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Long time ago, my server was brute forced and a root kit was installed on.

Since then, I have bunch of root kit checkers and Im always changing my password. However, without fully understanding how the kits work, its a little hard to feel safe.

Can anyone point me to where I can download a rootkit and deploy it on my own system. I live in the US. So I know that I can not use it on anyone other than my self. I promise to use it on a closed network. If someone can just provide a link to where I can download the file.

PS: I don't know if it matter. But I want the rootkit to run on *inx machines. Which also brings up another question? will it work on a mac as well?

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migrated from stackoverflow.com Jul 13 '11 at 16:57

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closed as off topic by Zoredache, John Gardeniers, Tom O'Connor, RobM, EEAA Jul 15 '11 at 16:11

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Look in packetstormsecurity.org. –  SIFE Jul 13 '11 at 16:06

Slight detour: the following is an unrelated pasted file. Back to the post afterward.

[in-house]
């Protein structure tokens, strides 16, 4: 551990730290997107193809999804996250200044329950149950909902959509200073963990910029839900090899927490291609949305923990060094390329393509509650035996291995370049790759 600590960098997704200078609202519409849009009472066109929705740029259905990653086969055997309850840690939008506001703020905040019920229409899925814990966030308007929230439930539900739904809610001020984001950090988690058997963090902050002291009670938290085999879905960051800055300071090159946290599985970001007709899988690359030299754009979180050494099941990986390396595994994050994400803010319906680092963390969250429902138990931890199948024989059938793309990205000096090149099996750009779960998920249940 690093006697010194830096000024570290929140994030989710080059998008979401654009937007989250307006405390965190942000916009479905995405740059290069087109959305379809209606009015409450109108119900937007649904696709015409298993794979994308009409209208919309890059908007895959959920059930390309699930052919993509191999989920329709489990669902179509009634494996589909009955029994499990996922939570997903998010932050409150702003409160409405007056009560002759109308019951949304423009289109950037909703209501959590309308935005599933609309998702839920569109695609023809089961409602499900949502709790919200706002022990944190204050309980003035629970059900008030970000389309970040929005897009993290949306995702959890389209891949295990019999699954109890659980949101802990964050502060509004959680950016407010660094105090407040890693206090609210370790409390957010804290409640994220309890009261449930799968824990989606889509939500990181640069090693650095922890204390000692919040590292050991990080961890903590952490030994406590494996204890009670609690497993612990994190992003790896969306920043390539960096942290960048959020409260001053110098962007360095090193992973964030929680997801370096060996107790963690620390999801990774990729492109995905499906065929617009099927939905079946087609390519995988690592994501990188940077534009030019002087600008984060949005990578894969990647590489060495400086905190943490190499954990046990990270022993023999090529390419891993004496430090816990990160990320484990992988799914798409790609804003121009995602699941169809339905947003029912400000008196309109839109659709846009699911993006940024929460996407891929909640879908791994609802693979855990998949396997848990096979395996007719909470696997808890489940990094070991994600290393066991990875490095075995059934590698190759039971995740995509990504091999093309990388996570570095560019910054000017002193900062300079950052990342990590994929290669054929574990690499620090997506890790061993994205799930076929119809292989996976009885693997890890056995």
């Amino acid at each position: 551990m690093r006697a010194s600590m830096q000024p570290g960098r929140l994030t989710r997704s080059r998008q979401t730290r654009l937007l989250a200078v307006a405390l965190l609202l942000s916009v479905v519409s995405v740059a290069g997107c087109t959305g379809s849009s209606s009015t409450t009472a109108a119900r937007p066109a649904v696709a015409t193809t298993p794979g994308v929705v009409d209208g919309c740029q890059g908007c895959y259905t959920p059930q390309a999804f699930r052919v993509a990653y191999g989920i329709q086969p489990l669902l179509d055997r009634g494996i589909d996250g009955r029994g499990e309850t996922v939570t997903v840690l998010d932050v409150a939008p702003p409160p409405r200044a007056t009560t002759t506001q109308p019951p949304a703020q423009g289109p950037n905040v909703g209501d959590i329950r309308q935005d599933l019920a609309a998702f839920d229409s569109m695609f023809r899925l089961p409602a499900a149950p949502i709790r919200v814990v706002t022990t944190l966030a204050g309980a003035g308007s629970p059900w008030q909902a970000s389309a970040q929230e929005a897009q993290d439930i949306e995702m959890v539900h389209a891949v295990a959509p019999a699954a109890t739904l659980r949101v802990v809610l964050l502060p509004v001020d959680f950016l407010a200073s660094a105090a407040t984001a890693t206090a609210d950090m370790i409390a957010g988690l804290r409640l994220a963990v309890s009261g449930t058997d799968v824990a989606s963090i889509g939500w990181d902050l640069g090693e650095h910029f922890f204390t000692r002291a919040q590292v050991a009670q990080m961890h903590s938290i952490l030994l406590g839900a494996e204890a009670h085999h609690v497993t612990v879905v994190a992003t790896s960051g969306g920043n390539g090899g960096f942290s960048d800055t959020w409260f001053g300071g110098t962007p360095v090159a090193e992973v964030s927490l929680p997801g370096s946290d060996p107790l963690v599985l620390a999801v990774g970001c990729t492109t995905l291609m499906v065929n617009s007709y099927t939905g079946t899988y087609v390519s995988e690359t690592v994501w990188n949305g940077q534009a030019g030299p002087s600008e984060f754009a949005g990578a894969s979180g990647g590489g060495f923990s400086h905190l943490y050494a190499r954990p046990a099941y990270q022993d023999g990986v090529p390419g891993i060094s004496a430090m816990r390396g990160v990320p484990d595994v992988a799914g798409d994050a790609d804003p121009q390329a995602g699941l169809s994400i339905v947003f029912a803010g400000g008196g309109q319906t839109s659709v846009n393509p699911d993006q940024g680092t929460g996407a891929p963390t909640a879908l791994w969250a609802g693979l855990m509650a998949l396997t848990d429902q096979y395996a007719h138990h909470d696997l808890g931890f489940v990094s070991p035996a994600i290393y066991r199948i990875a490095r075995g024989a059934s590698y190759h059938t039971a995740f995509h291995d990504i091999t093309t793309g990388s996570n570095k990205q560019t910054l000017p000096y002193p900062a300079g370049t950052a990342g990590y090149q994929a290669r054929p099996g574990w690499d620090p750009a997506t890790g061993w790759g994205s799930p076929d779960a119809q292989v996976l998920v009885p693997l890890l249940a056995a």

2  
Once you know how rootkits and rootkit checkers work, you're guaranteed to never feel safe. –  Alex Holst Jul 13 '11 at 17:09

4 Answers 4

This post can be pretty informative.

However, without fully understanding how the kits work, its a little hard to feel safe.

Rootkits usually share common characteristics, but no two are the same. One thing they should all require (if your box is configured properly) is root access. If you want to feel safe, you should make it as hard as possible to access root on your system.

The first step is to ensure you keep all software up to date.

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If you're looking for live malware (including rootkits) take a look at Offensive Computing

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'rkhunter' is a pretty nice Anit-Rootkit solution for *nix platforms and several features including update-itself feature and a cronjob mode to run it as a daemon.

Link: http://www.rootkit.nl/projects/rootkit_hunter.html

could bea easily installed as #yum install rkhunter

for Mac, you have OSX Rootkit Hunter

Link: http://www.antirootkit.com/software/OS-X-Rootkit-Hunter.htm

there is more list for Anti-Rootkit Solutions on different platforms @ Link: http://www.antirootkit.com/software/index.htm

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Slightly related: penetration testing / security auditing intended BackTrack Linux can be a great learning environment, too.

Also Damn Vulnerable Linux (which ships the most vulnerable versions of programs) is cool, although the new major version is in progress. Maybe.

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